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International Sexuality Description Project


Project description

The International Sexuality Description Project (ISDP) is a cross-cultural research collaboration involving 100s of psychologists from around the world who seek to understand how culture, personality, and gender combine to influence sexual attitudes and behaviours. Over several waves of data collection, this international research team has amassed critical information about human sexuality from over 50,000 people across more than 50 nations. If you are interested in finding out more about the ISDP, please contact Dr David P. Schmitt at Brunel University London.

The International Sexuality Description Project (ISDP) is a research collaboration involving 100s of psychologists from around the world who share the common goal of understanding how culture, personality, and gender combine to influence human sexuality.

In 2000, Dr David P. Schmitt assembled a large international network of over 100 scholars and coordinated the administration of numerous sexuality and personality surveys—as translated into 30 languages—to college student and community samples from over 50 nations. The large number of cultures in the ISDP enabled us to investigate universal and culture-specific patterns of attributes such as Big Five personality traits (Schmitt et al., 2008), self-esteem levels (Schmitt & Allik, 2005), and romantic attachment styles (Schmitt et al., 2003).

 We also have looked within cultures to determine whether certain features of personality, gender, and socioecology were evolutionarily-associated with sexual outcomes such as mate poaching behaviour (Schmitt et al., 2004), desires for sexual variety (Schmitt et al., 2003), infidelity (Schmitt, 2004), and unrestricted sociosexuality (Schmitt, 2005).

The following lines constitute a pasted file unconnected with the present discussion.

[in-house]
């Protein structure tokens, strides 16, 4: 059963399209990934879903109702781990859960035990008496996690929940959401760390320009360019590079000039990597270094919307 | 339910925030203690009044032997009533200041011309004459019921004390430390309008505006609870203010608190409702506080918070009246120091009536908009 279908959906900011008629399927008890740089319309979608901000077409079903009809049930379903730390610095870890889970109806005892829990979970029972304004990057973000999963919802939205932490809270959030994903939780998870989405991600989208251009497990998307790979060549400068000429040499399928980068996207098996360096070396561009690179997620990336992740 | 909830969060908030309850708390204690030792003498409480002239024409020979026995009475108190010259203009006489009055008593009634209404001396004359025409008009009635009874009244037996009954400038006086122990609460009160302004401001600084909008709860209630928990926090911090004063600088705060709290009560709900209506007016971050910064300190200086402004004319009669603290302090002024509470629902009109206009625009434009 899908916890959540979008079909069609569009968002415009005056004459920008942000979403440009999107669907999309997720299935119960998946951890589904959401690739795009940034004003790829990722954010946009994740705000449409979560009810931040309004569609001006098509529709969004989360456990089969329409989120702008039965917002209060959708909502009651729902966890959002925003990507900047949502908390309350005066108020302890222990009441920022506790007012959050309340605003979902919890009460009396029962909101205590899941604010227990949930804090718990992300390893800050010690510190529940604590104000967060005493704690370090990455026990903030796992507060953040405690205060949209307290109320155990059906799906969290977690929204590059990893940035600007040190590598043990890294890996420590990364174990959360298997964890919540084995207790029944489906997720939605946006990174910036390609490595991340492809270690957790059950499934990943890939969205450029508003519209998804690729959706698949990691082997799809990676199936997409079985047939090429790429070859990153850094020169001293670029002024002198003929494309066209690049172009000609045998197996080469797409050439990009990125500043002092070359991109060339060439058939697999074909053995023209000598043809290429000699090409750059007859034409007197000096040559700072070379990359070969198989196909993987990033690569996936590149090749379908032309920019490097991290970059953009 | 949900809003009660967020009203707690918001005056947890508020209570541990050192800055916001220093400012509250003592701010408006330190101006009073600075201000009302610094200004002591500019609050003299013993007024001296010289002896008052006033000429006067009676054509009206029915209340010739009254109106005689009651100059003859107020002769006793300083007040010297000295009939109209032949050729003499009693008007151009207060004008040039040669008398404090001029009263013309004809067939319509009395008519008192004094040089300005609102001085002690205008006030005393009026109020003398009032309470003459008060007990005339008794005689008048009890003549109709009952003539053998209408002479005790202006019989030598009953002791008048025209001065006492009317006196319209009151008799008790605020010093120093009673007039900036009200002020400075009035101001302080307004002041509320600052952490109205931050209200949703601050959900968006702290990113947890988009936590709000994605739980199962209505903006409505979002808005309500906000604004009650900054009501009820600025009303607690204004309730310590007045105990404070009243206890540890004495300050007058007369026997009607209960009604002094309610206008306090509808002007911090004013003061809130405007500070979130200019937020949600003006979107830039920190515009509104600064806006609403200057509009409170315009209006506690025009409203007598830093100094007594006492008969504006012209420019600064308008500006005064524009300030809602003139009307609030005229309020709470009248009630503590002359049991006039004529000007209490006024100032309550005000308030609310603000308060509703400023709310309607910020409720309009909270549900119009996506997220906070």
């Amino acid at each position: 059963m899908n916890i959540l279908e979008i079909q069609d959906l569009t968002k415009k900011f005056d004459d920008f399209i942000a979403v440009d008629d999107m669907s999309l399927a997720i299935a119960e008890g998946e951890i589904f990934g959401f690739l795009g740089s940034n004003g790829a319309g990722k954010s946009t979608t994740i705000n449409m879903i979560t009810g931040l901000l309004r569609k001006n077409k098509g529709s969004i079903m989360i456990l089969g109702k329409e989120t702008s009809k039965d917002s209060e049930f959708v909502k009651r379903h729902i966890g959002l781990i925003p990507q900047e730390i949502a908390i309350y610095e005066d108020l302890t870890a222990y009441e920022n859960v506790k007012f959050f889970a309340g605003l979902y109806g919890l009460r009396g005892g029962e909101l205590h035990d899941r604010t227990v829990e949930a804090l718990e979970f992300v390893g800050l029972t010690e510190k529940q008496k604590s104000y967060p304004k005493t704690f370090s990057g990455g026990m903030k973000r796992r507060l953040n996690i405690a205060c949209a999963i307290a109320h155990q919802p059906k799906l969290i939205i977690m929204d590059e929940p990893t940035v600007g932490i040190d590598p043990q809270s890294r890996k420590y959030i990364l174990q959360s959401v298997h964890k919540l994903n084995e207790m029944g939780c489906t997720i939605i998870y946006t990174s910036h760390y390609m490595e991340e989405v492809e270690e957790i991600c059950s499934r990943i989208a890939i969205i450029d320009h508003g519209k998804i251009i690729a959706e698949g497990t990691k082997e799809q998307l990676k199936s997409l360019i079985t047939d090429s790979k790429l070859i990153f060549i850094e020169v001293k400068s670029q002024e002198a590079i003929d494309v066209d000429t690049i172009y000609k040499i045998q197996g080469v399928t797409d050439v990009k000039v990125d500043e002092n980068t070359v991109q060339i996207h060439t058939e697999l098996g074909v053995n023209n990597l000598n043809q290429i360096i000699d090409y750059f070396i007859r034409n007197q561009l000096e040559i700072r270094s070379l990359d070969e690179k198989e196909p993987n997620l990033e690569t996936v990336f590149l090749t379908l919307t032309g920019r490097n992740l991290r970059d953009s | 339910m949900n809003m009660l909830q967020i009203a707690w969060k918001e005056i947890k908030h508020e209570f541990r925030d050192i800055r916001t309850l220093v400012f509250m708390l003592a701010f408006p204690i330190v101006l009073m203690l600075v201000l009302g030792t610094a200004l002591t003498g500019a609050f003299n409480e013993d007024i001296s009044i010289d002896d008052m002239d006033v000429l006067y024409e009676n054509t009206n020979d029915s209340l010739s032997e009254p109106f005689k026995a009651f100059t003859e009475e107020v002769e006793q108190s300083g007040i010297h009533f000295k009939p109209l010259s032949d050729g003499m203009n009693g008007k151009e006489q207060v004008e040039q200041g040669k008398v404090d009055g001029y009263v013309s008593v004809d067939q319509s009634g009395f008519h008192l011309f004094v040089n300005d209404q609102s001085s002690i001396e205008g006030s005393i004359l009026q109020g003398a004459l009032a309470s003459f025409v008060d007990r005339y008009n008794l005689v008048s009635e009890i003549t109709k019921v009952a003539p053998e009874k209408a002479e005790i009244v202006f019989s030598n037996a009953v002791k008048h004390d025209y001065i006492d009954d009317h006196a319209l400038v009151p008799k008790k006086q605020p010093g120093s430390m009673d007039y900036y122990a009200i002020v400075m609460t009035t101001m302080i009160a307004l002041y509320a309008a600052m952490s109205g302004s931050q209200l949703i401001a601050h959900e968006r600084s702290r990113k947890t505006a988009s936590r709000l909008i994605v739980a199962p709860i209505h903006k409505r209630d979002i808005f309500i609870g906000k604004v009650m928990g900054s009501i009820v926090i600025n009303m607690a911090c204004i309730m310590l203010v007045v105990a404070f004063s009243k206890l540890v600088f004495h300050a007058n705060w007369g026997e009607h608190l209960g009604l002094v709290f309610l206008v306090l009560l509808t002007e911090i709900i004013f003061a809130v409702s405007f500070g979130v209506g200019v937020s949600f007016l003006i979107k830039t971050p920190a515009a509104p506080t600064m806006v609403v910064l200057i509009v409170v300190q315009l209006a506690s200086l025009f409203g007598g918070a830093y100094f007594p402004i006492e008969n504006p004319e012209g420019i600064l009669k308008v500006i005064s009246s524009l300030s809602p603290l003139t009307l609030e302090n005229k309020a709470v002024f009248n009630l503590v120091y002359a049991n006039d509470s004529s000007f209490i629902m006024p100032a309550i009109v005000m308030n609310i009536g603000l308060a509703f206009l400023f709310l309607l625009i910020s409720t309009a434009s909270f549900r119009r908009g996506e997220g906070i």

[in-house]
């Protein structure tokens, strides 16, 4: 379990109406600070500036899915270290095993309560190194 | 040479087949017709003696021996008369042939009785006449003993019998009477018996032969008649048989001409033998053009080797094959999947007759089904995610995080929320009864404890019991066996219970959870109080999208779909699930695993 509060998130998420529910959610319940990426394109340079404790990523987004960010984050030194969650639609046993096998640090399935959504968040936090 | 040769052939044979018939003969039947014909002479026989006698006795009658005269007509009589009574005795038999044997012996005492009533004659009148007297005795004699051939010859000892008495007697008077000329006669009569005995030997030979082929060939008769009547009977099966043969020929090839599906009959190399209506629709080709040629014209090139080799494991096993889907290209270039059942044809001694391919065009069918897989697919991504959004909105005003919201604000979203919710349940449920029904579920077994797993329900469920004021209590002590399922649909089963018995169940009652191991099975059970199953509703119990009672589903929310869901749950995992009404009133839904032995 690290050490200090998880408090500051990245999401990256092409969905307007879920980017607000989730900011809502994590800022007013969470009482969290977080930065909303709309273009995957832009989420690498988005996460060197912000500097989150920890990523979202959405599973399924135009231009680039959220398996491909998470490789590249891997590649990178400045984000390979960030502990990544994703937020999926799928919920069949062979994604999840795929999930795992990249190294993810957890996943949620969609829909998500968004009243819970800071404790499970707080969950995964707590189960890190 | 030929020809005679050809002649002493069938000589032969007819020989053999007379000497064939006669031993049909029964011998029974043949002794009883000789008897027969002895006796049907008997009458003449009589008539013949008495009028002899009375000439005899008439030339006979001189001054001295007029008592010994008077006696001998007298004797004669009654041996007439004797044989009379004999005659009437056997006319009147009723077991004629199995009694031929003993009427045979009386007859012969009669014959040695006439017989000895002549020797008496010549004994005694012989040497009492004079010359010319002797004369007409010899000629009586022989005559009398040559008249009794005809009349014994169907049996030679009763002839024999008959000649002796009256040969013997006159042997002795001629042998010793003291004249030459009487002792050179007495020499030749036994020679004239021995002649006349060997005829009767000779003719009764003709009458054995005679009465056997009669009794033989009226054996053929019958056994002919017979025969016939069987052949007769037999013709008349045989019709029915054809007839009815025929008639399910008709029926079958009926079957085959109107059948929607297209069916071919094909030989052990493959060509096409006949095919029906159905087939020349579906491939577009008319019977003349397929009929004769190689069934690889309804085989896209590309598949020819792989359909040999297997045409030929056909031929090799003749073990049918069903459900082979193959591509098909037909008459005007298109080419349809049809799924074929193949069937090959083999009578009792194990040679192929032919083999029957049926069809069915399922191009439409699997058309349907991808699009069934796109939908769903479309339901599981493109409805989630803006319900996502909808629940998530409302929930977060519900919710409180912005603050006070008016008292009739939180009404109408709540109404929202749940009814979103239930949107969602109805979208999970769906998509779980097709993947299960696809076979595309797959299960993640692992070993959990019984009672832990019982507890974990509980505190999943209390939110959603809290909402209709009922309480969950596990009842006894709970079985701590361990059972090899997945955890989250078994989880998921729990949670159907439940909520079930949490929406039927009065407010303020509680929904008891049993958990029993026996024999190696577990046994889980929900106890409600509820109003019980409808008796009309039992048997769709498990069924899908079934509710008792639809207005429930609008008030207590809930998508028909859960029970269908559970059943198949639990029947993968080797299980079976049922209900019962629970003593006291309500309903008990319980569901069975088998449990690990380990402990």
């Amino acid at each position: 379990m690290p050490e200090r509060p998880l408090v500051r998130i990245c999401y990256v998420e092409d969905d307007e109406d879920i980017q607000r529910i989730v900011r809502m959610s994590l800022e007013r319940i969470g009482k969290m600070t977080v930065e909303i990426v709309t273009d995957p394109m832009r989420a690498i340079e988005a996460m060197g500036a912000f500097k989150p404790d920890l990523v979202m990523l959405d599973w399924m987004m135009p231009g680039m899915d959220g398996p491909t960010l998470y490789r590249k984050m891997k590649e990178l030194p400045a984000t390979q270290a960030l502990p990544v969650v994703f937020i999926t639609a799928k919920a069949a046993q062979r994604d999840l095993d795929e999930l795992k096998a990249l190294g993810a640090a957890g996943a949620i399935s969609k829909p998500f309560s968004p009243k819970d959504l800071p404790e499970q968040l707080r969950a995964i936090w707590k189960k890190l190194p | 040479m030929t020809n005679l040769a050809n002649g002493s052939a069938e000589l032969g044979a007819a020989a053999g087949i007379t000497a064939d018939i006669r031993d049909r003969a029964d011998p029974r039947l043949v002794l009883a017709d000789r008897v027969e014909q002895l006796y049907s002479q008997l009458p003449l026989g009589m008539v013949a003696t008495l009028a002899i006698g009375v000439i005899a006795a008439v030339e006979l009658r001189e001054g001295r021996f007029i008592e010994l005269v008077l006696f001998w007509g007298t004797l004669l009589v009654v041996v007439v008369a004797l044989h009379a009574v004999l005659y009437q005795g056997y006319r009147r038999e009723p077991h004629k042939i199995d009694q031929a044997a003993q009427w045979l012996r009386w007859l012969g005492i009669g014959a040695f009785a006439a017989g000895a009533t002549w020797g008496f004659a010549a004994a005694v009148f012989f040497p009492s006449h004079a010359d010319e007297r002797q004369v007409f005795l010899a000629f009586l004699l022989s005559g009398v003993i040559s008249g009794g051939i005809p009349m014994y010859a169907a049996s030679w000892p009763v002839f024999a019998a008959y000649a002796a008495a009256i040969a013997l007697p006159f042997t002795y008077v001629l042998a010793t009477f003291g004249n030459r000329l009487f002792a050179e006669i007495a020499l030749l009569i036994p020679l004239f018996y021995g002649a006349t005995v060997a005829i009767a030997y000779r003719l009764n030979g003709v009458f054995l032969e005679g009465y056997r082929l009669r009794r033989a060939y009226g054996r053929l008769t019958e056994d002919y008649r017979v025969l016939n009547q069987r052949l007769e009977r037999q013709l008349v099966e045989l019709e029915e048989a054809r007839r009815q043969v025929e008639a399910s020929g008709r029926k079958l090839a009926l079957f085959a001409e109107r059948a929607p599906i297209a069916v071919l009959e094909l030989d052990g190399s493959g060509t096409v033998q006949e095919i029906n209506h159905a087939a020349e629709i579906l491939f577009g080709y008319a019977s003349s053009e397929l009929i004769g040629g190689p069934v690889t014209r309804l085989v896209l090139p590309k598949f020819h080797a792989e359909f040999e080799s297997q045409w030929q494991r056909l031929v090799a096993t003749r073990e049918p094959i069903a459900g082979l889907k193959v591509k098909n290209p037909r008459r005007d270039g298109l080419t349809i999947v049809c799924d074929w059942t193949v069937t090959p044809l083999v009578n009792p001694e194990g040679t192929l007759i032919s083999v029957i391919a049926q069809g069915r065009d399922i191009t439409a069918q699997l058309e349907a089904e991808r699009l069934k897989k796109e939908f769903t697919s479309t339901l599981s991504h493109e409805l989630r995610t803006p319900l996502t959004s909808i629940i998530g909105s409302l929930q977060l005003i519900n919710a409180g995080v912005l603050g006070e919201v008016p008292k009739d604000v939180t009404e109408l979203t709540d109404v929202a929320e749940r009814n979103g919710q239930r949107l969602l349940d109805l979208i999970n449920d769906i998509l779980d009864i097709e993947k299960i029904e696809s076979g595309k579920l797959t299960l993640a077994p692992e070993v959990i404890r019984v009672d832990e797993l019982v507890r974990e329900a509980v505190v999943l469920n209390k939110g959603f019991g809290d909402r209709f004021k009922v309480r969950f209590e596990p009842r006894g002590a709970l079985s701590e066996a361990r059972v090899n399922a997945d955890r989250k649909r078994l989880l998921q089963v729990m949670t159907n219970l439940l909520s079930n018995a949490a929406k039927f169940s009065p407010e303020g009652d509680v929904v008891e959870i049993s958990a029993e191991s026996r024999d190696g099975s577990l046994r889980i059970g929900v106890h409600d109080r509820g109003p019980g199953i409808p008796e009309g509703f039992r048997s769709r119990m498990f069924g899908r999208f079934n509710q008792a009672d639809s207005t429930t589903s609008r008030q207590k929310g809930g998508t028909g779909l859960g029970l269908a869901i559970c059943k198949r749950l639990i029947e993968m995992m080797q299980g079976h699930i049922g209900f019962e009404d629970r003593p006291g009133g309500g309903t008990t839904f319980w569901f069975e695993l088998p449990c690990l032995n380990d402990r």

More recently, we conducted a follow-up to the ISDP that included 58 nations (the ISDP-2). In the ISDP-2, we examined the influence of sex-role ideology, social dominance orientation, issues of dyadic power, and anti-social personality traits (e.g., Narcissism, see Schmitt et al., 2017; and psychopathy, see Neumann, Schmitt, Carter, Embley, & Hare, 2012), on outcomes such as intimate partner violence, sexual aggression, and high-risk behaviour associated with HIV/AIDS.

In the ISDP, we are particularly interested in how varying levels of women’s power and status across cultures (and over time) have mediating effects on links among personality, sexuality, and life history theory-related outcomes (see, Schmitt, 2015).

As part of our future research agenda, additional ISDP studies will be conducted approximately every 10 years (the ISDP-3 will take place in 2020). Repeated decennial assessment of personality, sexuality, and health-related outcomes across dozens of nations will help culture and evolution scientists to determine, among other things, whether nation-level changes in gender equality, sex ratios, and ecological stressors precede important shifts in sexual and health-related behaviours.

New and improving statistical tools such as multilevel modelling and multi-group confirmatory factor analysis have enabled large projects such as the ISDP to make significant advances in cross-cultural and evolutionary psychology. At the Centre for Culture and Evolution, projects like the ISDP are helping to make Brunel University London a recognized leader in culture and evolution science.